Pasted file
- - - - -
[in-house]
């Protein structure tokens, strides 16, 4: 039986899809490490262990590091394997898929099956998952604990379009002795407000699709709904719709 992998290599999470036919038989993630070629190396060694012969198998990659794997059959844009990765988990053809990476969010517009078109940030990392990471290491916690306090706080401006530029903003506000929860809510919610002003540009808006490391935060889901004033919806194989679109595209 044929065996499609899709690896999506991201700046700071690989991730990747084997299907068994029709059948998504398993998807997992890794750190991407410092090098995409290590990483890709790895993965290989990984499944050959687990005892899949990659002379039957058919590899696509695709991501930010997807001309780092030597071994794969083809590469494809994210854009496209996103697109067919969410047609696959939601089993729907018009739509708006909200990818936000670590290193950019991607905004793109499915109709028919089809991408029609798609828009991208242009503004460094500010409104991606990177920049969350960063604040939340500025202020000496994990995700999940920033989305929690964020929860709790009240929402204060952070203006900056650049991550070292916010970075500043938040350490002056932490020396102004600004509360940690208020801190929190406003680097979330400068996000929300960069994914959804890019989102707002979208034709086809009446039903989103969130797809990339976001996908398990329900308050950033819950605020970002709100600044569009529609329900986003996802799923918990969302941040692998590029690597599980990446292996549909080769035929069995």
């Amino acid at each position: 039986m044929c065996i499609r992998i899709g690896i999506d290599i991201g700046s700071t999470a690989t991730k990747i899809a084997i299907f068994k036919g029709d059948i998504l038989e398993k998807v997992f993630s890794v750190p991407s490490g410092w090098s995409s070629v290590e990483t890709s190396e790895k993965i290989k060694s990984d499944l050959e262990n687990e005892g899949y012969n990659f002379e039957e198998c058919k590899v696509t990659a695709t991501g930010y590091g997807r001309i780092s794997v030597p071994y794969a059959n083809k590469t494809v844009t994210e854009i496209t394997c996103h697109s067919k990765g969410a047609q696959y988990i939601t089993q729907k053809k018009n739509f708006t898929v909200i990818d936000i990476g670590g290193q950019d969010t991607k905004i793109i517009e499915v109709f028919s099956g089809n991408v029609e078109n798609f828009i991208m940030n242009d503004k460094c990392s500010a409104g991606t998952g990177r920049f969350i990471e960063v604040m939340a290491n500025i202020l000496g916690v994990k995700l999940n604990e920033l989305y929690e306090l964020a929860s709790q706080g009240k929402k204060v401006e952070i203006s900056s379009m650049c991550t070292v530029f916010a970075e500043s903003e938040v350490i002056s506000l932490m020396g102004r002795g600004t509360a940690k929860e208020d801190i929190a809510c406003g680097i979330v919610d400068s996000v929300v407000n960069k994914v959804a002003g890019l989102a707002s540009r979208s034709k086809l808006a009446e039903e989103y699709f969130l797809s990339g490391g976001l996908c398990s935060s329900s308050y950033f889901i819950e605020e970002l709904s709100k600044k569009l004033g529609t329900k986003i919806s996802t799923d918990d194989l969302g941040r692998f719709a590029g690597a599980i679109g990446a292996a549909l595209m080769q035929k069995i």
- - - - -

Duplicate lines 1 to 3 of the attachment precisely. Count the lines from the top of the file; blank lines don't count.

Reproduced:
[in-house]
């Protein structure tokens, strides 16, 4: 039986899809490490262990590091394997898929099956998952604990379009002795407000699709709904719709 992998290599999470036919038989993630070629190396060694012969198998990659794997059959844009990765988990053809990476969010517009078109940030990392990471290491916690306090706080401006530029903003506000929860809510919610002003540009808006490391935060889901004033919806194989679109595209 044929065996499609899709690896999506991201700046700071690989991730990747084997299907068994029709059948998504398993998807997992890794750190991407410092090098995409290590990483890709790895993965290989990984499944050959687990005892899949990659002379039957058919590899696509695709991501930010997807001309780092030597071994794969083809590469494809994210854009496209996103697109067919969410047609696959939601089993729907018009739509708006909200990818936000670590290193950019991607905004793109499915109709028919089809991408029609798609828009991208242009503004460094500010409104991606990177920049969350960063604040939340500025202020000496994990995700999940920033989305929690964020929860709790009240929402204060952070203006900056650049991550070292916010970075500043938040350490002056932490020396102004600004509360940690208020801190929190406003680097979330400068996000929300960069994914959804890019989102707002979208034709086809009446039903989103969130797809990339976001996908398990329900308050950033819950605020970002709100600044569009529609329900986003996802799923918990969302941040692998590029690597599980990446292996549909080769035929069995």
């Amino acid at each position: 039986m044929c065996i499609r992998i899709g690896i999506d290599i991201g700046s700071t999470a690989t991730k990747i899809a084997i299907f068994k036919g029709d059948i998504l038989e398993k998807v997992f993630s890794v750190p991407s490490g410092w090098s995409s070629v290590e990483t890709s190396e790895k993965i290989k060694s990984d499944l050959e262990n687990e005892g899949y012969n990659f002379e039957e198998c058919k590899v696509t990659a695709t991501g930010y590091g997807r001309i780092s794997v030597p071994y794969a059959n083809k590469t494809v844009t994210e854009i496209t394997c996103h697109s067919k990765g969410a047609q696959y988990i939601t089993q729907k053809k018009n739509f708006t898929v909200i990818d936000i990476g670590g290193q950019d969010t991607k905004i793109i517009e499915v109709f028919s099956g089809n991408v029609e078109n798609f828009i991208m940030n242009d503004k460094c990392s500010a409104g991606t998952g990177r920049f969350i990471e960063v604040m939340a290491n500025i202020l000496g916690v994990k995700l999940n604990e920033l989305y929690e306090l964020a929860s709790q706080g009240k929402k204060v401006e952070i203006s900056s379009m650049c991550t070292v530029f916010a970075e500043s903003e938040v350490i002056s506000l932490m020396g102004r002795g600004t509360a940690k929860e208020d801190i929190a809510c406003g680097i979330v919610d400068s996000v929300v407000n960069k994914v959804a002003g890019l989102a707002s540009r979208s034709k086809l808006a009446e039903e989103y699709f969130l797809s990339g490391g976001l996908c398990s935060s329900s308050y950033f889901i819950e605020e970002l709904s709100k600044k569009l004033g529609t329900k986003i919806s996802t799923d918990d194989l969302g941040r692998f719709a590029g690597a599980i679109g990446a292996a549909l595209m080769q035929k069995i």